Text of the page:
Walking out of Men, Alex Garland’s new movie, I said to my friend that it had to be one of the worst movies of the decade. She rolled her eyes and said, “…Well, the decade is young.” All of us hated the movie, but we agreed that it wasn’t as offensive or misguided as Emerald Fennell’s Promising Young Woman. None of us liked Everything Everywhere All At Once, and say what you will about the Daniels’ facile and annoying worldview, at least that movie had something going on—you know, you could tell people made it. I’m not so sure about Men; is Alex Garland getting a divorce? Is this his idea of one of the fake movies teased in Tropic Thunder or Grindhouse?
Because if so, great job—Men is the only piece of evidence A24 detractors need, a perfect unintentional parody of a “house style” I’m not sure exists in the New York movie studio, but it’s obviously entered the lexicon: symmetrical shots, scary animals, dark woods, ancient runes and rituals, rococo lighting, and slowwwwwww medium shots of people with their mouths hanging open. And every horror movie is about personal trauma and grief. I chafe whenever I hear people talk about “A24 movies” because as far as I know, they don’t have a mandated style guide or set of preoccupations that they foist upon their filmmakers. If there’s an aesthetic link between movies like Hereditary, Uncut Gems, Booksmart, Ex Machina, Zola, and Moonlight, it’s only so common as that of the films released by BBS Studios in the late-1960s and early-1970s, or the half dozen movies (including The Heartbreak Kid and Looking for Mr. Goodbar) currently owned by Bristol Myers Squibb.
Garland wrote and directed Ex Machina in 2015, a fine film, along with his 2018 follow-up Annihilation. Despite cranks braying about Garland ripping off Tarkovsky liberally—Stalker and Solaris especially—I thought it worked well on its own, even if it was a little puzzling when people started seeing it six, seven, 18 times. The guy wrote 28 Days Later and Sunshine, so it’s not like Garland is some untested neophyte choking or falling into the sophomore slump. Men is spectacularly bad when people are speaking, and unbearably boring when people aren’t. Jessie Buckley plays Harper, a woman who escapes to a quaint English cottage after being punched in the face by her husband and then watching him fall past their window as he jumps to his death from the roof. This incident is played out in bits throughout the film, and even though the punch is one of the last things we see between them, it’s obvious from the start what happened.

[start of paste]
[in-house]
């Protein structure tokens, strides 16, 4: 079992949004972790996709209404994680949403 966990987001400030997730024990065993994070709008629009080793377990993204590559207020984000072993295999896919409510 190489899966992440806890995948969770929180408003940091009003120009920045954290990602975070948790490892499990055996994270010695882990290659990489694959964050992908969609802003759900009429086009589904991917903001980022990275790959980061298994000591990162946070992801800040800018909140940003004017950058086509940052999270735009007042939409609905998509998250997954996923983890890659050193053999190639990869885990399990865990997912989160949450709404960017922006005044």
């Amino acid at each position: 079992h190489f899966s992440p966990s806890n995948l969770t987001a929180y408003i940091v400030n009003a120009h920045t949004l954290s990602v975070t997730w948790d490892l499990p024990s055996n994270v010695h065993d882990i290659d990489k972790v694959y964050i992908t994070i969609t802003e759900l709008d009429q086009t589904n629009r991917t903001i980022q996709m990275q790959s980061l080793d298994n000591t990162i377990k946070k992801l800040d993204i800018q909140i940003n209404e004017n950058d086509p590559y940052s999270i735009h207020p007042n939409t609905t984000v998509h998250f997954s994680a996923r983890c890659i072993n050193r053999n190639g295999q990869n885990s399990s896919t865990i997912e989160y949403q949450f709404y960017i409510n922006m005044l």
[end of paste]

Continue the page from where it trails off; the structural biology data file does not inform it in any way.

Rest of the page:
Paapa Essiedu plays James, her husband, and before impaling himself on the fence below, he insists that his suicide will be on Harper’s conscience, and because she wants a divorce, he’ll haunt her and never leave her alone. All of this is so poorly written it beggars belief: beyond melodrama or farce, the only way to describe the dialogue, and particularly the “big” scenes, in Men, is juvenile. This is writing that a 12-year-old film camp student could turn in and maybe get a “B.” Once Harper settles into her cottage, she’s besieged by evil, predatory, creepy, distrustful, and mean men, all played by Rory Kinnear. And to what end, exactly? Harper is stalked by a tree-man that looks like Shrek from a distance, and although he’s arrested for stalking early on, he’s released (“What can we charge him with?”), and he goes back to his tree layer where he communes with runes and puts leaves in his forehead.
COME ON! There aren’t even any good kills or interesting characters in Men—Jessie Buckley does what she can with a threadbare role and dozens upon dozens of shots where she just walks slowly with her mouth open, but besides the mail-slot kitchen knife stab, this movie has nothing to offer. And even that hand slicing gets overplayed. We don’t need to see that much of it for another 20 minutes! Men has so little going on intellectually: what is Garland scared of? Giving birth? Being caught for something we don’t know about? I’m reaching for psychological and perverted reasons for making this very bad and boring movie but coming up blank. Rarely have I seen a filmmaker fall so far between films; I didn’t love either Ex Machina or Annihilation, but they were leagues ahead of this embarrassing mess. This is something that you burn in two theaters on opposite coasts in December, not a movie you put in multiplexes. I wonder…gun to his head, could Alex Garland recognize a tampon?
—Follow Nicky Smith on Twitter: @nickyotissmith